Natalie realizes she has some growing up to do. Scared and confused, she reaches out to her biological father, and they start corresponding.

Her younger sister, Sarah, senses their parents’ marital difficulties. At Thanksgiving, when she has an opportunity to see Santa Claus, she asks him to bring them together again. Can the jolly old elf grant her request?

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Essays Offer Glimpse of Life as Blind Parent #Thursday Book Feature

Daddy Won’t Let Mom Drive the Car: True Tales of Parenting in the Dark

By Jo Elizabeth Pinto

Copyright 2019.

 

In this collection of short pieces, the author describes what it’s like to be a blind parent to a sighted child. The title was inspired by her daughter’s response when a teacher asked her what it’s like to have a blind mother.

She talks about little cooking mistakes she made like using apple sauce instead of spaghetti sauce. She explains how she educated her daughter’s classmates and others about her blindness. She discusses cooking, gardening, and doing art projects with her daughter and provides recipes and craft ideas. She reflects on school violence after her daughter endured lock-down drills in elementary school and actually became involved in “the real thing.”

Even though I’m not a parent, I enjoyed reading this book because it brought back memories from when I was a visually impaired child and when I was a visually impaired adult married to my totally blind husband Bill. The author’s cooking disasters reminded me of the time Bill, before his strokes, put what he thought were muffins in the oven, and they turned out to be fully cooked sausages. The scene where the author fell and her daughter chastised a  passer-by for laughing instead of stopping to help reminded me of how my younger brother, when we were kids, said to other children, “Stop staring at my sister.”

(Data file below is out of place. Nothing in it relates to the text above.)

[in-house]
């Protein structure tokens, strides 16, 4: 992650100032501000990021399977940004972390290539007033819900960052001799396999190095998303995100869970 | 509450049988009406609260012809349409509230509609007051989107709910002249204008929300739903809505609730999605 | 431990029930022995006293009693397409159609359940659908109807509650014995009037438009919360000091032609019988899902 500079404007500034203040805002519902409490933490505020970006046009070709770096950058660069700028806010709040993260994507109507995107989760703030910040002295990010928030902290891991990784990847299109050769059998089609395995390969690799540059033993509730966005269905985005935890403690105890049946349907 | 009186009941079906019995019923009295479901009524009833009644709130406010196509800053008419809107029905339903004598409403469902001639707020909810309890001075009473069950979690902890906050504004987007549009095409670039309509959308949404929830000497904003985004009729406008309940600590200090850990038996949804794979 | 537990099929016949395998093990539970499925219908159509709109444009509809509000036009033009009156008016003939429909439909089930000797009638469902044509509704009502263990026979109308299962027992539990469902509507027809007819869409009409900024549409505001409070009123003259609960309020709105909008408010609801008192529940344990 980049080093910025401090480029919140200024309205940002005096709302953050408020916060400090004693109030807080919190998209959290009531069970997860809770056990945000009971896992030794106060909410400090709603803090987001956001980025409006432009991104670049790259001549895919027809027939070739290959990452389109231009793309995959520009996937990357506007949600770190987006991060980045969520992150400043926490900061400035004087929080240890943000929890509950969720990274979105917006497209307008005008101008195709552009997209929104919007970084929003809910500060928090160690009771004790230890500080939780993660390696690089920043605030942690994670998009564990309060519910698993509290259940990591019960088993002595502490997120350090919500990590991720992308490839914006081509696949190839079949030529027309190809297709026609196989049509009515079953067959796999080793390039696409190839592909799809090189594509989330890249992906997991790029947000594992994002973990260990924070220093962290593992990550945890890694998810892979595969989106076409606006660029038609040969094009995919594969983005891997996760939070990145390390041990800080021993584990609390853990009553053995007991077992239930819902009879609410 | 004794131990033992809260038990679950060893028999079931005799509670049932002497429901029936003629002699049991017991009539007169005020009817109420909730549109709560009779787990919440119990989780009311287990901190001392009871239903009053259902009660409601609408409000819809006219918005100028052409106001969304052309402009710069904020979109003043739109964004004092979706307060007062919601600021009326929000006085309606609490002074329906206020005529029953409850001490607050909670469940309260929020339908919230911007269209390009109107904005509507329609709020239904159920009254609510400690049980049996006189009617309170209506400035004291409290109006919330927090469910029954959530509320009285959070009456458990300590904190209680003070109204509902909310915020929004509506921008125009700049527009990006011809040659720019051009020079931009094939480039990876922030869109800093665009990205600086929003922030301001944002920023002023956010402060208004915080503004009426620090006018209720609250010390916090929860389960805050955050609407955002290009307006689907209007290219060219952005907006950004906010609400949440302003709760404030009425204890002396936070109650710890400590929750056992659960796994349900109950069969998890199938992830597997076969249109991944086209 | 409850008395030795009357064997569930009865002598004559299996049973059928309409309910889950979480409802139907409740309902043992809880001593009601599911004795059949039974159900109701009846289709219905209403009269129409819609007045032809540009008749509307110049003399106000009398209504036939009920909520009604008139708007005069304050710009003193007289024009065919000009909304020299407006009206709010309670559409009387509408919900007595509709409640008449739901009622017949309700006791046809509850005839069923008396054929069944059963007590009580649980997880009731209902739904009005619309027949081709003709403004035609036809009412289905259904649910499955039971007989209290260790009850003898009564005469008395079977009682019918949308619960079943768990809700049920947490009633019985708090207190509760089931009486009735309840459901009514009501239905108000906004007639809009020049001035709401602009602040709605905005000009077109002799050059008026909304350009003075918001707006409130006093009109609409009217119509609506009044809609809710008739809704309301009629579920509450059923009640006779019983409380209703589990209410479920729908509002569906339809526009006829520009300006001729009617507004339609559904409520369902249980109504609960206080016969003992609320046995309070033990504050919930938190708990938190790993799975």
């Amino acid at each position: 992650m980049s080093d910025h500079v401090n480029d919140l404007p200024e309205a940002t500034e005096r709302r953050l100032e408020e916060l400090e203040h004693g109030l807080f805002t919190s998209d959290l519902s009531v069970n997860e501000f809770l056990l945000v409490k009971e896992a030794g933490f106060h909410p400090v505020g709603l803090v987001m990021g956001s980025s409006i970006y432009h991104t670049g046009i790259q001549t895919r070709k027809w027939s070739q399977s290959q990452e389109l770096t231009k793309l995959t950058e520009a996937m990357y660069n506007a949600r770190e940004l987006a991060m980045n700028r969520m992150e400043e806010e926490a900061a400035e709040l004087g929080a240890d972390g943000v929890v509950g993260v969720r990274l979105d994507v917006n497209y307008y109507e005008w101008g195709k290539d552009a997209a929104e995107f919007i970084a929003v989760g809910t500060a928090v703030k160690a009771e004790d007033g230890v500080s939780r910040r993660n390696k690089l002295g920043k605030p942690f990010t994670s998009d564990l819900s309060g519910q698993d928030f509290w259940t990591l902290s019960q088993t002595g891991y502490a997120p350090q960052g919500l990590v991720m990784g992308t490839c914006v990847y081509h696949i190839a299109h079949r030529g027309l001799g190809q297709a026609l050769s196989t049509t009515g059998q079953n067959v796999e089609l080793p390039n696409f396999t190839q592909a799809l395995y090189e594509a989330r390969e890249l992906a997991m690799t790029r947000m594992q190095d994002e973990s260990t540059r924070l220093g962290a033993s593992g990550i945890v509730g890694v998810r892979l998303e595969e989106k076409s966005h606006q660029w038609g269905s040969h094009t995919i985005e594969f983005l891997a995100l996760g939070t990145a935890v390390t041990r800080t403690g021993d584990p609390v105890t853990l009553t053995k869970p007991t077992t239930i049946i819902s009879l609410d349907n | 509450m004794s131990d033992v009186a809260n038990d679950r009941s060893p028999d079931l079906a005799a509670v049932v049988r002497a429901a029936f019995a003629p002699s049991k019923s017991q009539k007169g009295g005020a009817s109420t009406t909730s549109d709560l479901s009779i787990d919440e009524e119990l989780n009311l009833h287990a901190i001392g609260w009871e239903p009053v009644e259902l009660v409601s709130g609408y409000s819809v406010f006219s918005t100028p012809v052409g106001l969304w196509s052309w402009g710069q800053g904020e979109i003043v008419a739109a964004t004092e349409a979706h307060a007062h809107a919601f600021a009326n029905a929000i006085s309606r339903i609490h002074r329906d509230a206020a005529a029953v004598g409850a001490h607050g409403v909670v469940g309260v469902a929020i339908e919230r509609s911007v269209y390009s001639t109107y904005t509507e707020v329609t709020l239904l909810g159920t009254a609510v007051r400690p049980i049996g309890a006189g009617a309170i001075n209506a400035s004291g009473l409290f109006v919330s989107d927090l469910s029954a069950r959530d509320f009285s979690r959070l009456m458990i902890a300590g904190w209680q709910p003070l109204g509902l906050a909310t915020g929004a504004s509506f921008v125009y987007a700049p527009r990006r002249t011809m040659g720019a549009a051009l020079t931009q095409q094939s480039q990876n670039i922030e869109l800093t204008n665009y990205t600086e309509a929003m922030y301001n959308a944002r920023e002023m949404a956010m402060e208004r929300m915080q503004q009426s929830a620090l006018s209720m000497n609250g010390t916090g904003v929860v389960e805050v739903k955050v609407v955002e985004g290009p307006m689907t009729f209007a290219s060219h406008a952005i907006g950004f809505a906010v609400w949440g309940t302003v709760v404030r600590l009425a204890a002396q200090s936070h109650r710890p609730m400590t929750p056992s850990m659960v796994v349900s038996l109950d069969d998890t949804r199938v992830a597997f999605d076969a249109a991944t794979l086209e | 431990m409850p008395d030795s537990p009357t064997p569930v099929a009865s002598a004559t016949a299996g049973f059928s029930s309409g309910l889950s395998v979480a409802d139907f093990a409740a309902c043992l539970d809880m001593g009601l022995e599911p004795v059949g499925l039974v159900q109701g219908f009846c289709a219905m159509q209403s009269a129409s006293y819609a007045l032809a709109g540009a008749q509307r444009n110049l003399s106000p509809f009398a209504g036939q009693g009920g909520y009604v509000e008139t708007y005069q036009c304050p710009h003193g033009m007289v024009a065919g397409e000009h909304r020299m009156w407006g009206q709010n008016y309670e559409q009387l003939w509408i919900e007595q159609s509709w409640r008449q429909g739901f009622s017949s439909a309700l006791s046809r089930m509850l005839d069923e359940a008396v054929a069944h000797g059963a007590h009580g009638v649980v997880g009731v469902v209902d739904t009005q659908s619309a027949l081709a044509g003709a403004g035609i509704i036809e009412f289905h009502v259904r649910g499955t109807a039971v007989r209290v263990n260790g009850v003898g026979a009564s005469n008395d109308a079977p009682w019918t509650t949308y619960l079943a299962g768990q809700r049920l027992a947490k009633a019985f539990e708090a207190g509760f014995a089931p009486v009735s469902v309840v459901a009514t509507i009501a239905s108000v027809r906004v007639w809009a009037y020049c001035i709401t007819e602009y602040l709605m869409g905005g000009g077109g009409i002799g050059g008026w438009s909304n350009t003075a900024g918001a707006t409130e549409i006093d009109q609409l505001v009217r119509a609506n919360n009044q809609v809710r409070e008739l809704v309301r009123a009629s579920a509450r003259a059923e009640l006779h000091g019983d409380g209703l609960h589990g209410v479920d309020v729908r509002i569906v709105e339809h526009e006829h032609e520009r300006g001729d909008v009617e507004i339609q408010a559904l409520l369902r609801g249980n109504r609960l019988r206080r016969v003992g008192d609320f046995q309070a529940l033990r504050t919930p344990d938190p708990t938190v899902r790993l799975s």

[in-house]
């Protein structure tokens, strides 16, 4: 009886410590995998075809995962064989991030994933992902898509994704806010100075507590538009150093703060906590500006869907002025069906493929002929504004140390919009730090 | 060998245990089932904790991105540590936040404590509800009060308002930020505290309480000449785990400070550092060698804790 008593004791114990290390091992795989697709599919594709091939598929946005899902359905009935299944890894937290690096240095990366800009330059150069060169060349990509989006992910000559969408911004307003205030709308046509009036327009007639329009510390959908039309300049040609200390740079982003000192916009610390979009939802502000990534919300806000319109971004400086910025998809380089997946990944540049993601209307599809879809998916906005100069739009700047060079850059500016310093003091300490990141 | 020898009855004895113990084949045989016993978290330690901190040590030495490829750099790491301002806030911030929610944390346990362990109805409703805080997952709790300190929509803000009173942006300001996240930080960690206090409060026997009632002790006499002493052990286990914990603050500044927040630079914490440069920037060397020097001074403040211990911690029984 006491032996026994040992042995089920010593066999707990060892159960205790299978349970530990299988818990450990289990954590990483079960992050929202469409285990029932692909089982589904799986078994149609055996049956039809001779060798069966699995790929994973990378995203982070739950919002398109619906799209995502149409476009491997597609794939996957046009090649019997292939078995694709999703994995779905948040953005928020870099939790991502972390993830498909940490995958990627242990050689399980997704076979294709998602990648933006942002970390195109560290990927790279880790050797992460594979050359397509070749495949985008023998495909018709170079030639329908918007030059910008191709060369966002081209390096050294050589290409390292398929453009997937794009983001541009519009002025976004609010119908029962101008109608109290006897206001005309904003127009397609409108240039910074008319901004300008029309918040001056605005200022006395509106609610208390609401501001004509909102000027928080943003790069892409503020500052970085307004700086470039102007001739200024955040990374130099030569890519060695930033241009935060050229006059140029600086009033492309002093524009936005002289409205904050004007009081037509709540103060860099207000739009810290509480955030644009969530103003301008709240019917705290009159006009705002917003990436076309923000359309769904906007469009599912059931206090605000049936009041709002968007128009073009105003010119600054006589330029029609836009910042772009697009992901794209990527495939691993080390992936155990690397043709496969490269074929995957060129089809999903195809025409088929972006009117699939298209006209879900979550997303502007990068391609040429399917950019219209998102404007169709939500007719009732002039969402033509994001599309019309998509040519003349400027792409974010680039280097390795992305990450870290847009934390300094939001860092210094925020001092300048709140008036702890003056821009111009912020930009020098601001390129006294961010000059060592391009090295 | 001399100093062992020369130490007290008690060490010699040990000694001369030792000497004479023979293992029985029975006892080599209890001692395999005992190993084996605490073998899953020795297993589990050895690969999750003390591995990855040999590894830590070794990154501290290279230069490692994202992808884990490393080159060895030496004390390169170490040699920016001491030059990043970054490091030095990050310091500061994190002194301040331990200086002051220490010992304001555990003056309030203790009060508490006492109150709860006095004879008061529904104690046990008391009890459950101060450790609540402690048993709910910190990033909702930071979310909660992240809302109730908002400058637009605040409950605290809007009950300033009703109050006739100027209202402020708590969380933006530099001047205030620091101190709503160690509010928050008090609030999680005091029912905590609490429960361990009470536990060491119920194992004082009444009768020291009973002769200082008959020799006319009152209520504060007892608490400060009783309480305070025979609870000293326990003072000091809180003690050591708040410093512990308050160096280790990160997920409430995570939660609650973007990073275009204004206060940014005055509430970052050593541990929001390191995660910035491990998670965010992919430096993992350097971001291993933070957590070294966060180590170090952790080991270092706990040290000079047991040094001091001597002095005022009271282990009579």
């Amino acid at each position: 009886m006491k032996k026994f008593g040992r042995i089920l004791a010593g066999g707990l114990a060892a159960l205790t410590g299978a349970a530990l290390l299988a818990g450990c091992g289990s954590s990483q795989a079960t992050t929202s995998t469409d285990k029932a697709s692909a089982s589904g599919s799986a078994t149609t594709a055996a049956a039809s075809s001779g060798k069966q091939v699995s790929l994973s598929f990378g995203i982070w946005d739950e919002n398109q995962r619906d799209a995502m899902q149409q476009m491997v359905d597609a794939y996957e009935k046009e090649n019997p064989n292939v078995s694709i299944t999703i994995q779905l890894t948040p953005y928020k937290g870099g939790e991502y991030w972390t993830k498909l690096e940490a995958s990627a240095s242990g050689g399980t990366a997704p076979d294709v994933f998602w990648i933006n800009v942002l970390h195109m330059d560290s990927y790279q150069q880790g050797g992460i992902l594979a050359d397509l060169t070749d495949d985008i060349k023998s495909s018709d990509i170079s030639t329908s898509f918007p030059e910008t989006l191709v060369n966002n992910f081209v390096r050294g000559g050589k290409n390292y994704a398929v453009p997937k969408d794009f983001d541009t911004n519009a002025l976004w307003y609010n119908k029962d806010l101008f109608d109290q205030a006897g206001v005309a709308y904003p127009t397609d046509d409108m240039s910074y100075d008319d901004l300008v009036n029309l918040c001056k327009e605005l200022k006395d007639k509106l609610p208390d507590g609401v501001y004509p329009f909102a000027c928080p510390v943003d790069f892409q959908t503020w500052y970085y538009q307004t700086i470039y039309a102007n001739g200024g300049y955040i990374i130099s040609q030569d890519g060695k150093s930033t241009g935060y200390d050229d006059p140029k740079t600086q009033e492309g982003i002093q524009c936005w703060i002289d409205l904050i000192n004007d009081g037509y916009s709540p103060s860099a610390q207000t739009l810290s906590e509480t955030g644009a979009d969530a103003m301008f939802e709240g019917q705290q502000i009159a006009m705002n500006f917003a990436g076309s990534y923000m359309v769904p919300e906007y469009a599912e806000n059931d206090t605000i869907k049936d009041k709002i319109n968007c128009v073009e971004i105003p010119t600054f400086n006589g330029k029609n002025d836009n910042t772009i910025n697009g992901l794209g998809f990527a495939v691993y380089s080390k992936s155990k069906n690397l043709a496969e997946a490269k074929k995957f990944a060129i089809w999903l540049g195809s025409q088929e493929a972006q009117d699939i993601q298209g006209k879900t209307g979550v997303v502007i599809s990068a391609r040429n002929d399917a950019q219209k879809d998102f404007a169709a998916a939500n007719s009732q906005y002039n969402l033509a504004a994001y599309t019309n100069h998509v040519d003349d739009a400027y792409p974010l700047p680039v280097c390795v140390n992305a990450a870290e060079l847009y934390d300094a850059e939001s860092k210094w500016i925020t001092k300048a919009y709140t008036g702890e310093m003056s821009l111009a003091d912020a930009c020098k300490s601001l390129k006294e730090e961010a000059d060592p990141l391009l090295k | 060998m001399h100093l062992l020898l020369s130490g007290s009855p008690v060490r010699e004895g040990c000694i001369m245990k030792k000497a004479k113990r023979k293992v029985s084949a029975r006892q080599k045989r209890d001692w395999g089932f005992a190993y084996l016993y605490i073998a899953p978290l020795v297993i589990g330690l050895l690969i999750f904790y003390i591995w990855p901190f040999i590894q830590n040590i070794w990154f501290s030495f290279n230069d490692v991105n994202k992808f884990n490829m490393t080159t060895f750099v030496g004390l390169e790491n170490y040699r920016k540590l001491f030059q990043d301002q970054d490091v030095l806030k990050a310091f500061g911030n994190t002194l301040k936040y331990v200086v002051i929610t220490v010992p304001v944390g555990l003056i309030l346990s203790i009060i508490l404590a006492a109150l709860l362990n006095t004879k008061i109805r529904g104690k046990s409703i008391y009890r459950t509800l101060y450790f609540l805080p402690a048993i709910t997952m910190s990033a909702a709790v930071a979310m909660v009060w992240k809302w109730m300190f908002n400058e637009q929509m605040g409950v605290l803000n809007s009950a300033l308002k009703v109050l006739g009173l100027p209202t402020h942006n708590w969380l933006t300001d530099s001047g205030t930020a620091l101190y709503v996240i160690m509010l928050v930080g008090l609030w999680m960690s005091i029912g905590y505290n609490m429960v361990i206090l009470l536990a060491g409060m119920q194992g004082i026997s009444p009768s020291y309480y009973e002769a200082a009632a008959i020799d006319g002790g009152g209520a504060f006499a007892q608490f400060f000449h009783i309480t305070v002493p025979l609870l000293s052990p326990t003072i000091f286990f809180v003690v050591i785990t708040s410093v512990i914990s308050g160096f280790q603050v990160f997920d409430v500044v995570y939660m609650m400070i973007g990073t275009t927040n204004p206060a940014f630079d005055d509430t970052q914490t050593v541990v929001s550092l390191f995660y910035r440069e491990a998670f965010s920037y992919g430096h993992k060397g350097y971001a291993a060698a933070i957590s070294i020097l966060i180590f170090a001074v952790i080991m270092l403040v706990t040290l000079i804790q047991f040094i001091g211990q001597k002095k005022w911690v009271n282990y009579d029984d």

As a caregiver to my late husband, I could relate to her feelings of inadequacy and fear of being turned in for neglect or abuse. I loved the last piece in which she explains how she accidentally put garlic instead of sprinkles on her daughter’s ice cream sundae. It was a great way to end the collection with humor.

Some people, especially those in the social work industry, are under the misconception that blind people cannot be parents. As a result, blind parents have been forced to fight for their children after giving birth. This book should be required reading for anyone training in social work and other professions that require working with disabled people on a regular basis.

In fact, everybody should read this book. You never know when you will encounter a blind parent. Before you shove them aside in a grocery store, laugh at them because they’ve fallen on the ice, or call the Department of Family Services because you think they can’t cope, read this book and realize that blind parents are no different from sighted ones.

 

 

New! The Red Dress

Copyright July 2019 by DLD Books

Front cover contains: young, dark-haired woman in red dress holding flowers

When Eve went to her high school senior prom, she wore a red dress that her mother had made for her. That night, after dancing with the boy of her dreams, she caught him in the act with her best friend. Months later, Eve, a freshman in college, is bullied into giving the dress to her roommate. After her mother finds out, their relationship is never the same again.

Twenty-five years later, Eve, a bestselling author, is happily married with three children. Although her mother suffers from dementia, she still remembers, and Eve still harbors the guilt for giving the dress away. When she receives a Facebook friend request from her old college roommate and an invitation to her twenty-five-year high school class reunion, then meets her former best friend by chance, she must confront the past in order to face the future.